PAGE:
Thousands of Sudanese protested the court's decision on Wednesday, reports AFP. Embassies asked their citizens to stay inside, and some UN staff were told to leave work early, it reports.
Security was beefed up around foreign embassies amid fear of reprisals by Beshir supporters, while diplomats urged expatriates to avoid public places and stock up on essential supplies.
Ahead of the announcement by the ICC of the unprecedented warrant against a sitting head of state for war crimes and crimes against humanity in Darfur, the Sudanese army broadcast a stark warning on state radio against anyone trying to exploit the court's decision.
"The armed forces will firmly deal with whoever cooperates with the so-called International Criminal Court, and uses it as a platform for political blackmail and for destabilising the security and stability of the country," spokesman Osman al-Aghbash said.
Sudanese media predicted that Wednesday's demonstration in the capital would be followed by larger rallies in Beshir's northern power base later in the week.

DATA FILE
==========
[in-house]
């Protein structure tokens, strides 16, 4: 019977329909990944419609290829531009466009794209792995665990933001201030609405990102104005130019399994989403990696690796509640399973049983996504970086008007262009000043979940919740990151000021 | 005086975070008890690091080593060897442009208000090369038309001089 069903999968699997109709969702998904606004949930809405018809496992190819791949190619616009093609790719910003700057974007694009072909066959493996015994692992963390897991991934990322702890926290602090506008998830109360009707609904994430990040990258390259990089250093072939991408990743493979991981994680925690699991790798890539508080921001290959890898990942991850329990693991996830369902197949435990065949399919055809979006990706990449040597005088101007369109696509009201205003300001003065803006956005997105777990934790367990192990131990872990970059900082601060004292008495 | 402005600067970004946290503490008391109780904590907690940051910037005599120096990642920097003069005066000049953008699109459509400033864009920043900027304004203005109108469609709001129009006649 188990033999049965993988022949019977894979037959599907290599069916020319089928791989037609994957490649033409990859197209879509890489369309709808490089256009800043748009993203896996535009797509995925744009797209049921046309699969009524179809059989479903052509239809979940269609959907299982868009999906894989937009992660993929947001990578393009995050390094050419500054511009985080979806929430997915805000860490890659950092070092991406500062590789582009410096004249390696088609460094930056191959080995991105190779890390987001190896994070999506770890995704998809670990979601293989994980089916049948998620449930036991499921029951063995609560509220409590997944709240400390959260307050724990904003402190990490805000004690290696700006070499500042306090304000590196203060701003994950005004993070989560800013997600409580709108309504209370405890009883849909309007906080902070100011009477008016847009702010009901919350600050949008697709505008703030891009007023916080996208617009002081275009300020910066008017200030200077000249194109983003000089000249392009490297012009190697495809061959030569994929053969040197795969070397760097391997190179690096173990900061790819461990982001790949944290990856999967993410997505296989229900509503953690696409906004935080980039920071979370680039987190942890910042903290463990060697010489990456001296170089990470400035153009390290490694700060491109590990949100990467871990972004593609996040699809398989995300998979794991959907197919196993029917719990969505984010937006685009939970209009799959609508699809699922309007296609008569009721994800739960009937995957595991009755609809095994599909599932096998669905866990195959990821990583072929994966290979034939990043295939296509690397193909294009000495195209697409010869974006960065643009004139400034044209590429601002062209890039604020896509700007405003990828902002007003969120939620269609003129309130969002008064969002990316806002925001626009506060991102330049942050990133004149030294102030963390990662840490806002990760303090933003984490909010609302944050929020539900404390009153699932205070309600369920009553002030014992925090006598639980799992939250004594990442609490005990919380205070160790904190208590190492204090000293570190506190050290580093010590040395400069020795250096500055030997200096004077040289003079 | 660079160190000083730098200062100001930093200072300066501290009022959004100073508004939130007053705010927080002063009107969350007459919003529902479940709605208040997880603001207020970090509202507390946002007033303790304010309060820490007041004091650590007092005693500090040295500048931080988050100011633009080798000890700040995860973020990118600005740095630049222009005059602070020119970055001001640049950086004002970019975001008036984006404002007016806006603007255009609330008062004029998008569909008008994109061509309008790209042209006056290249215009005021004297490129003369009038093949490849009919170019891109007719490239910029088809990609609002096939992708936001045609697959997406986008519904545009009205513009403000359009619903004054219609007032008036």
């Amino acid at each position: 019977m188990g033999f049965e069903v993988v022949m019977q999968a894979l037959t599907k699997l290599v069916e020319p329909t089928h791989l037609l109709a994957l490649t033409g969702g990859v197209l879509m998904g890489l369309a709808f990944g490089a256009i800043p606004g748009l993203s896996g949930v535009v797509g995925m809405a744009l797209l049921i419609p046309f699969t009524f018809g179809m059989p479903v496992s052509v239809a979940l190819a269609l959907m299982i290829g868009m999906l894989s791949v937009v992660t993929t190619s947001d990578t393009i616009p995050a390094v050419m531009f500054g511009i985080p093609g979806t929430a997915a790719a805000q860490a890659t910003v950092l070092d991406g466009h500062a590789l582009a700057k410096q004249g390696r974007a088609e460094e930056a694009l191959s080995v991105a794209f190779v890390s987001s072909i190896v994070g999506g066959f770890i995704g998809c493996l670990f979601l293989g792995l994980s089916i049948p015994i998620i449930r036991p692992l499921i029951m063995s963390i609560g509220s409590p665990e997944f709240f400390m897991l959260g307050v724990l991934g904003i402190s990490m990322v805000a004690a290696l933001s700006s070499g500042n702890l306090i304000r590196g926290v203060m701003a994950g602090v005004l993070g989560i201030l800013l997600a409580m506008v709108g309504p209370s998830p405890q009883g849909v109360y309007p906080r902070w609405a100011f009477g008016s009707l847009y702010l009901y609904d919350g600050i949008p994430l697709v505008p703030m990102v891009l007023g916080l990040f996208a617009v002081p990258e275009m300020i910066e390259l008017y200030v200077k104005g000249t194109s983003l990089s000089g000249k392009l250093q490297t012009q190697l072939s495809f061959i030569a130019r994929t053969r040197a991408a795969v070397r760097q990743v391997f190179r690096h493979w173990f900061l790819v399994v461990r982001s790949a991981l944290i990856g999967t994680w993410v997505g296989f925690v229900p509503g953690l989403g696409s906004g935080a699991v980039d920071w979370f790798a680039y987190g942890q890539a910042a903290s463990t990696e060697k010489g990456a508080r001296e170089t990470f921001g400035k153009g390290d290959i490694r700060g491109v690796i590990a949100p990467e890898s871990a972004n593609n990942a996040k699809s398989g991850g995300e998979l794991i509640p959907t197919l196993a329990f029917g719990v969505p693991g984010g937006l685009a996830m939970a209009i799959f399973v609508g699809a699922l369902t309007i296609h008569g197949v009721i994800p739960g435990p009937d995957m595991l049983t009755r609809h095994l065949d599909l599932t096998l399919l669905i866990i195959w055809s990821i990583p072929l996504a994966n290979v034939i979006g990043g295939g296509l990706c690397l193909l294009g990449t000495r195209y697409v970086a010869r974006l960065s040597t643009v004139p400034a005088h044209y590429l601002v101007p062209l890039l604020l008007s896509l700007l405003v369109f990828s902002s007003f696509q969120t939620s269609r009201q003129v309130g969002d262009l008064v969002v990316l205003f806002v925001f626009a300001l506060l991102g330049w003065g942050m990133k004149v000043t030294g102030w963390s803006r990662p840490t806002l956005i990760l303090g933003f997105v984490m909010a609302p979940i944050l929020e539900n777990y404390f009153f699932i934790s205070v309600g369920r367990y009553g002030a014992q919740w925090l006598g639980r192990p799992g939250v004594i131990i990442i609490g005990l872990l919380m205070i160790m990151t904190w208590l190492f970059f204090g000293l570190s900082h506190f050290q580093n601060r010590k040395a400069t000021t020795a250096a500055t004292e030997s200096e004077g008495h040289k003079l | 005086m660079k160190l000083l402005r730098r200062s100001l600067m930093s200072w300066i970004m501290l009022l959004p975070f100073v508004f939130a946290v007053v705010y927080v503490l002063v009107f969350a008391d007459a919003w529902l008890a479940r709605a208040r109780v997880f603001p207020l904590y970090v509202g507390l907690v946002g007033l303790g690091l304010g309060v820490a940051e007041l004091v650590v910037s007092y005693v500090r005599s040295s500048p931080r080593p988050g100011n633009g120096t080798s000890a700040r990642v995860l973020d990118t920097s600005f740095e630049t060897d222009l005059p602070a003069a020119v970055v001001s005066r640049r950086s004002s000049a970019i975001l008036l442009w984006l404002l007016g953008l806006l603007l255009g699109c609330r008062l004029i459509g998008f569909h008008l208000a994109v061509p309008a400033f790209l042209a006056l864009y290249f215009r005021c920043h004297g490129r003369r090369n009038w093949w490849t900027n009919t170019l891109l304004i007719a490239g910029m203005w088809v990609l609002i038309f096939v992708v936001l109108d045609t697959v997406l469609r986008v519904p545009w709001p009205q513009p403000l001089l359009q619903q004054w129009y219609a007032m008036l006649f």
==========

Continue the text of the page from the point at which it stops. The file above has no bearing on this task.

Hamas also condemned the arrest warrant.
Spokesman Taher Nunu said that the decision was unjust. Speaking in Gaza, he called the court's move "political" and said the Islamic group voiced its "solidarity" with al-Bashir and the Sudanese people.
Al Jazeera English also reports that the ICC has no power to enforce the arrest warrant and must rely on Sudan to comply.
"The court doesn't have a police force and therefore relies on those countries who have signed up to the court ... to use their power and their police forces to make the arrest," Stuart Alford, of the war crimes committee at the International Bar Association, said.
"As long as he is president and retains power within his borders ... it will be practically difficult to enforce his arrest," he told Al Jazeera.